Posts Tagged ‘Access-A-Ride’

Luis Alvarez, Bronx Community College

I qualify for this service because of my visual disability and cognitive disability. Without Access-a-Ride I would not be able to travel from home to school. Although it is a crucial service in my life, it is not an accessible service. From my experience, people that book the rides are not well-trained; I have been dropped off in the wrong address once before already. I traveled to BK (I’m from the BX) and after being stranded there for the first 45min (the time it took just to rebook the trip) I still had to wait another 2 hours for a vehicle to be dispatched to finally be picked up.

Approximately 1 year ago while in school, I had another incident. It was the day of the big snowstorm and AAR is not well equipped to handle weather changes or extremes, they do not communicate well. They do not notify when they are outside or if they’re running late. I called them and they were busy. Two hours passed and had 1% battery on my phone. My phone died and I didn’t know what to do. Public Safety on campus said I had to wait and they’d wait with me or I could take a train, but due to my cognitive disability I cannot remember things well, especially when I’m nervous or anxious, like this situation with all my adrenaline pumping I don’t know what’s going on. I didn’t want to wait any longer! Mind you they are two hours late for the pickup- it was at 6, and I was still on campus at 8. So, against my better judgement, I decided to take the train. I started walking to the train- and I’m a big person, so on top of my visual disability I have a physical disability- I am walking down and I fall and slide down the sidewalk. My knees were scraped. When I finally arrive at the train stop I try to walk up the stairs, because it does not have an elevator or escalator, and I fell down again. I call AAR when I get home, and then they say I was written up as a “no-show” because they were out there but I was not. I got written up! I was anxious I’d lose my AAR privileges.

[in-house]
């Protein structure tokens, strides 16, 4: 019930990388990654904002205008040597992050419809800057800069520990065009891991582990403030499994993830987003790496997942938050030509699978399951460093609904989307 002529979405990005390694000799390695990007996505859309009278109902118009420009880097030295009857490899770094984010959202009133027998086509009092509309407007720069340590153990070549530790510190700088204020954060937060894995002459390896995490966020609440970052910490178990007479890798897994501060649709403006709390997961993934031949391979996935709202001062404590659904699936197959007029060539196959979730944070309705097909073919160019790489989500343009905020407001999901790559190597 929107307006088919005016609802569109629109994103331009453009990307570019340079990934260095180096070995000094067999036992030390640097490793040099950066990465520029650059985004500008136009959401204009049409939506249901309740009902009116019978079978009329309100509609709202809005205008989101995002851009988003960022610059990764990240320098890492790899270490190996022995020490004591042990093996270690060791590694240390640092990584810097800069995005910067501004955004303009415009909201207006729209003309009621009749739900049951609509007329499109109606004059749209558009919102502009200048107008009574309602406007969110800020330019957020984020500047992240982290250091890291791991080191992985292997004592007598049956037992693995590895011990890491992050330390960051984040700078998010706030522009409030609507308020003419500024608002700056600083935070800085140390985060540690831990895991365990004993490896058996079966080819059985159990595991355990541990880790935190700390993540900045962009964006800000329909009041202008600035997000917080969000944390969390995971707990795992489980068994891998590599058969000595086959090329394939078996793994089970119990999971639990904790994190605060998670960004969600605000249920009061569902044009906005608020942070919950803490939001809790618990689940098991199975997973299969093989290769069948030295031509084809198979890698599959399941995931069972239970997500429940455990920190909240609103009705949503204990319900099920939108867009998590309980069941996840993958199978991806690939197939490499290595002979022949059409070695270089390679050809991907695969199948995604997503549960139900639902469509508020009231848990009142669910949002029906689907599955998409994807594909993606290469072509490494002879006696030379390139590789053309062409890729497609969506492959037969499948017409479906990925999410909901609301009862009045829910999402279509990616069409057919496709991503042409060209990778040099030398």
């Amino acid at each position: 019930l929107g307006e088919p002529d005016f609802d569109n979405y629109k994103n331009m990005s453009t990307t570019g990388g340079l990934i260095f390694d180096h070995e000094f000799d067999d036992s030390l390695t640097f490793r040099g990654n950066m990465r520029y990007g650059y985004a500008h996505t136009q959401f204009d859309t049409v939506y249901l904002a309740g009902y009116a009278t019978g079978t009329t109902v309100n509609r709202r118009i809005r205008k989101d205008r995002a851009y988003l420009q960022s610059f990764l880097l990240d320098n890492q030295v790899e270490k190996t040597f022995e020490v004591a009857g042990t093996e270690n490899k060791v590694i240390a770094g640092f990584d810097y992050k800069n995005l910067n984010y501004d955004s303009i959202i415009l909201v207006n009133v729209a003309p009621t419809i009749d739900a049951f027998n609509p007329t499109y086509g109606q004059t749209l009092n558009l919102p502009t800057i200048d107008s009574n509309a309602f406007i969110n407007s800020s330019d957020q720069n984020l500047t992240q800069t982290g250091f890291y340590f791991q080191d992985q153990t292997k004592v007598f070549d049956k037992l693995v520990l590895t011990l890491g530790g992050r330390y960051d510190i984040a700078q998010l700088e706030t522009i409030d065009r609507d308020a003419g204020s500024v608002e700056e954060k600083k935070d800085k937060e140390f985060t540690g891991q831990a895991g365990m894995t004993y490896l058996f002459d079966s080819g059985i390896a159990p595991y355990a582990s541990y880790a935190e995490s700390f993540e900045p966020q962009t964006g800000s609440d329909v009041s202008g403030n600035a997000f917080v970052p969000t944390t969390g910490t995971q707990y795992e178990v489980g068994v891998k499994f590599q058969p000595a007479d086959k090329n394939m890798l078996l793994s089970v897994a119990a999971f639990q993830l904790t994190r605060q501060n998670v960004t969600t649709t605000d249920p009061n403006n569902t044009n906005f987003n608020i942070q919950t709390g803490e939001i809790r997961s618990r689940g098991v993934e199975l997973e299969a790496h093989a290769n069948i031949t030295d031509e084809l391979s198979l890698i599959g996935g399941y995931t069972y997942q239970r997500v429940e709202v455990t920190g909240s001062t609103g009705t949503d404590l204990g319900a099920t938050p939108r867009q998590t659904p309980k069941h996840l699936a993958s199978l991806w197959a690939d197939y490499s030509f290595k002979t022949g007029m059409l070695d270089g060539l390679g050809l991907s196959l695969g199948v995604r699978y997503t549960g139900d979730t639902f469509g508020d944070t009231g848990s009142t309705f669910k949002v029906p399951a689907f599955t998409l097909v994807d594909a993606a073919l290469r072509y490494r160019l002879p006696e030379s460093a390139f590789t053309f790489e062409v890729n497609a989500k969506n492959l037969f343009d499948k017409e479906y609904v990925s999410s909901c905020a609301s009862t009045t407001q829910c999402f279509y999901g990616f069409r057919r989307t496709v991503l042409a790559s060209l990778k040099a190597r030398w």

Another instance: I book my ride for 9 am because I have class at 11am and pickup for 6pm. Sometimes they do not pick me up until 12:30 and I miss my class! Numerous times I have missed class or I am late and it just does need to change. You pick a pick-up and drop-off location and they are NOT flexible with this. I am a student, a disabled student, so I need to go to tutoring a lot and I need to stay a little longer, lectures sometimes run short, ETC., so sometimes I miss my pickup time and I call and they say there is nothing they can do. I understand their standpoint but they need to be more flexible with students. I am not at the movies or at a bar, I am literally pursuing my education and betterment and I should not be punished for that. We need a better program for disabled students!

Jacky Zhao, College of Staten Island

I rely on Access-A-Ride service to get around every day since I can’t use public transit, but the service is terrible. It usually takes a tremendous amount of time to get home, and since the time slots to book a trip are inflexible and determined by a computer, I can’t always leave when I need to. The time slots available don’t give me enough time to get prepared at the beginning of the day, or return me home to get enough sleep at night. Even when I do get a trip booked at a convenient time, Access-A-Ride doesn’t seem to account for traffic in planning the trip, so I can end up waiting for a long time outside for a van to arrive, and I often don’t make it home from school until 2AM.

Someone from NYC Transit told me that I should try Access-A-Ride’s subscription service, where you can schedule rides in advance for the same time every day, to make things better. But I can’t do that since I’m a student and I don’t have the same schedule every day. Subscription service is good to have, but many people, like students, have irregular schedules.

Better Access-A-Ride service would benefit me and my friends a lot.  We’re students, we’re humans, we have personal lives, and we have to fight for our rights. We deserve an Access-A-Ride that understands that.